Is replication and upscaling fit for purpose in the African continent?
Dr R MUNANG
Our African elders in their unique wisdom, left us many timeless proverbs. Among those I find most reflective is one that goes thus – “when a handshake passes the elbow, it becomes another thing”. In context, this African proverb reminds us to never get too familiar or comfortable with anything. That we must always be on the alert and verify all things. “All things” covers even the words we use, and the meanings we ascribe to them.
Policy and renewed mindsets – going beyond finance alone is the key to magnifying successes in Africa
There is a famous saying used almost in a joking way – that “the more things change, the more they remain the same”. For over 60 years of independence, Africa, arguably the most endowed continent in terms of diverse natural resources – some of which has since been theoretically monetised and fancied as “natural capital”, has been a consistent recipient of financial aid from other less naturally resourced regions. In these years, while the narrative of upscaling proven successes has followed most of this aid, we are yet to see a real breakthrough for the continent as the cycle of poverty has persisted. This cycle of dependency persists. Africa is still disproportionately vulnerable. Africa is still considered a continent in adversity. One doesn’t have to think hard to realise that the narrative of “upscaling successes” through the money lens alone that we have become familiar with, has set the continent on a wild goose chase. The number of hungry and poor continue to increase. If we were to go with the numbers, the 257 million citizens who wallow in hunger every day and night and the over 620 million who are energy impoverished are telling enough. These are not just statistics. These are the stories of peoples' lives. Our economies continue to be the least competitive globally. Our region continues to be the most vulnerable to climate change manifesting in the increased droughts and floods plunging millions into suffering nearly every day. In fact, measuring by the most neutral indicator of social, economic and environmental success globally – the Sustainable Development Goals (SDGs), Africa is a continent in eminent crisis. And with just 10 years remaining to expiry of the SDGs, Africa has made minimal progress, and in some instances, there is complete stagnation and in worse, retrogressive. With these realities, the urgency for remedial steps is unquestionable. . “Replication”, which is inadvertently tied to money alone– is not giving a fair return to the continent and this has to do with the high probability of such money driven approaches alone to overlook context. It is high time the continent gave as much attention to leveraging on changed mindsets and enabling policy as the drivers of multiplied success to bring impact to scale.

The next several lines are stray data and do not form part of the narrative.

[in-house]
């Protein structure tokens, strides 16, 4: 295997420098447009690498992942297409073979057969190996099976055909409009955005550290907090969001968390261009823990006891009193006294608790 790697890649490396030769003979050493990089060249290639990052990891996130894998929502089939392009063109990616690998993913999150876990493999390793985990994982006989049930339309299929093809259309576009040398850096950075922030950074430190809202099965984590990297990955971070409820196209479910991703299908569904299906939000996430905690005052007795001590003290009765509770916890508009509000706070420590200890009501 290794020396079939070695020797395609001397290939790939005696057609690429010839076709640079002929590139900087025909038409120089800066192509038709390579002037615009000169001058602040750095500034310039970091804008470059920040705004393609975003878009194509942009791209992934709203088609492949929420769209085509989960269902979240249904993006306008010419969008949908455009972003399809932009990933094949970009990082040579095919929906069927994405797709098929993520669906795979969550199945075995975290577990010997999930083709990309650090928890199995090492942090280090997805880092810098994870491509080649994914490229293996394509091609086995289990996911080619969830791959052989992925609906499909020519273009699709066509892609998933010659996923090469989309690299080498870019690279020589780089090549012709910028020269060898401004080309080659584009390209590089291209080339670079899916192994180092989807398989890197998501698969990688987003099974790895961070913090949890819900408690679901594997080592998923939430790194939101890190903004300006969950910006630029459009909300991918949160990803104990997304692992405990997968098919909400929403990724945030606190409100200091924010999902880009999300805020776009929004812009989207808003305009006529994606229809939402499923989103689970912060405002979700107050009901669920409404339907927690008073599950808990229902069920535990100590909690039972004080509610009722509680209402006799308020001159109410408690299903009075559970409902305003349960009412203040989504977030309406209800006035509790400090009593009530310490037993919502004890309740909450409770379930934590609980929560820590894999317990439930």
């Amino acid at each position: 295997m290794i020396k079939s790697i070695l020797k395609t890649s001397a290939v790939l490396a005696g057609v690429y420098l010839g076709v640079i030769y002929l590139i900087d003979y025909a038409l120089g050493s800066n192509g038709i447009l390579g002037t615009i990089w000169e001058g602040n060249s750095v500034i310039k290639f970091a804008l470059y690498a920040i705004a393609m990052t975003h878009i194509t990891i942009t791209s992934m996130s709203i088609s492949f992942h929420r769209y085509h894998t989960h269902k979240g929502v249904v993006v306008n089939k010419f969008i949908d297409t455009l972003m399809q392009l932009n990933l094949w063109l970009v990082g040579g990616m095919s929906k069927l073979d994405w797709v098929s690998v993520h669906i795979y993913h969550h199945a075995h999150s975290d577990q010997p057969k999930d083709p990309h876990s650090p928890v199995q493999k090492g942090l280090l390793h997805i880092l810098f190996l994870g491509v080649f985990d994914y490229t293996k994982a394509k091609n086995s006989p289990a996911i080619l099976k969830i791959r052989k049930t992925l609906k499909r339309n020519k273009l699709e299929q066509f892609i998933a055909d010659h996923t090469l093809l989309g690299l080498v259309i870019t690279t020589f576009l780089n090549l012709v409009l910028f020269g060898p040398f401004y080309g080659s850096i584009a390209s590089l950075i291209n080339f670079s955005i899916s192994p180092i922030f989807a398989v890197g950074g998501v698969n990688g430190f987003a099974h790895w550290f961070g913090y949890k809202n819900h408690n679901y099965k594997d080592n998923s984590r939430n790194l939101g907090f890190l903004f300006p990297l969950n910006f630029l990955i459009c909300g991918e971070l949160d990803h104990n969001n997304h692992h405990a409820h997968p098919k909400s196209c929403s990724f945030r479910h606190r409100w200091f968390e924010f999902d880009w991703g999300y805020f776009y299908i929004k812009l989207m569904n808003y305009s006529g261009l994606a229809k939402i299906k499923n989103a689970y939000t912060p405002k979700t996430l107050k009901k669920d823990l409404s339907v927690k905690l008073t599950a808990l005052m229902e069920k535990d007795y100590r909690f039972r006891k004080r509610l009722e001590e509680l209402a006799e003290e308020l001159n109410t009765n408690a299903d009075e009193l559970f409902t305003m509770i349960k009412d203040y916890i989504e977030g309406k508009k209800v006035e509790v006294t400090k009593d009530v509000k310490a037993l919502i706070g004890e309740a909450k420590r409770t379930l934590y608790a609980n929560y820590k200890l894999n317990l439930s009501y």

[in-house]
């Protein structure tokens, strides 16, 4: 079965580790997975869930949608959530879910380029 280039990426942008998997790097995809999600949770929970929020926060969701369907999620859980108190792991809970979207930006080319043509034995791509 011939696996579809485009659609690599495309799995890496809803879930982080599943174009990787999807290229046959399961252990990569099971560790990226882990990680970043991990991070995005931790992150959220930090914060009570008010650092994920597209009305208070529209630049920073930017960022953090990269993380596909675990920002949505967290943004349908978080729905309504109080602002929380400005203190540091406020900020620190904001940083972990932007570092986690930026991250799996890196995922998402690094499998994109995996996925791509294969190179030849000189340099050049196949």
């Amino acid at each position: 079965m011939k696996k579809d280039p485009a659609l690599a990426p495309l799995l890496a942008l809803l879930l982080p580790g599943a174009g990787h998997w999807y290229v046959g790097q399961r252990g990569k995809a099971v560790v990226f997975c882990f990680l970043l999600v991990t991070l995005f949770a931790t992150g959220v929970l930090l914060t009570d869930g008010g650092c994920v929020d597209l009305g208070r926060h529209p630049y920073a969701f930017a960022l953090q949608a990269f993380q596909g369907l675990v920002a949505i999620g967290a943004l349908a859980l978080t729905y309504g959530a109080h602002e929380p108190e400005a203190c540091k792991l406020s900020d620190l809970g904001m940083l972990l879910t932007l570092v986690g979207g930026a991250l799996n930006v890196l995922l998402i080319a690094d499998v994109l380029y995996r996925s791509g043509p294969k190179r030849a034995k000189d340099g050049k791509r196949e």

Policy as the right tool for multiplying successes in the continent